Blog Post

Insight: Wasatch Front Air Quality – Getting Better or Worse?

By: Thomas Holst

Skiing on weekends is a relaxing way to appreciate Utah’s snow and the challenging terrain of local resorts. Frequently, an added benefit is to escape an inversion layer in the valley.

Inversions are facilitated by the unique topography along the Wasatch Front. A recent survey conducted for the Utah Clean Air Partnership (UCAIR) shows that Utahns are both informed about the causes of poor air quality and will assume responsibility for implementing solutions:[i]

  • Vehicles were correctly identified as the largest contributor to poor air quality.
  • Fifty-seven percent of respondents stated that individuals are responsible for improving air quality, followed by state government (36 percent), and the federal government (16 percent).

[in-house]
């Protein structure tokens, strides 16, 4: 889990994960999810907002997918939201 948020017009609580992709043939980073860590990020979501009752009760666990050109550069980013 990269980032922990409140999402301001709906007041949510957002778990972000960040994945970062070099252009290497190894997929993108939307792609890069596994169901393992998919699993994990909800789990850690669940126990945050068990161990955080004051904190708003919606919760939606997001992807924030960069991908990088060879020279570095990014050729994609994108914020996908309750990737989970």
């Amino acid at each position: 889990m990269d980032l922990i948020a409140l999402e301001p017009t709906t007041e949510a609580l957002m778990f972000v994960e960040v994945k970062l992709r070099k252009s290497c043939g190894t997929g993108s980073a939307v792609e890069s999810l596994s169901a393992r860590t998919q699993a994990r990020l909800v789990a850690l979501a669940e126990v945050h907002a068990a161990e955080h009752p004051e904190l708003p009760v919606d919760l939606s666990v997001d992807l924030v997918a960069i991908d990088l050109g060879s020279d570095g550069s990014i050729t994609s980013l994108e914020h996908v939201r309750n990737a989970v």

• Over half of the respondents stated they take measures to improve air quality, but only if it’s convenient or saves them money; one-quarter take measures even it means sacrificing convenience.

Regarding personal driving habits during inversion periods, over half of the respondents surveyed said they carpool instead of driving. Three-quarters said they would telecommute if their employer offered that option.

Taking public transport was identified as the top method of changing Utah driving habits. Last year, TRAX waived fares during inversion periods, incentivizing respondents who stated they’d take measures to improve air quality only if it saves them money.

The UCAIR survey is a positive indicator of personal re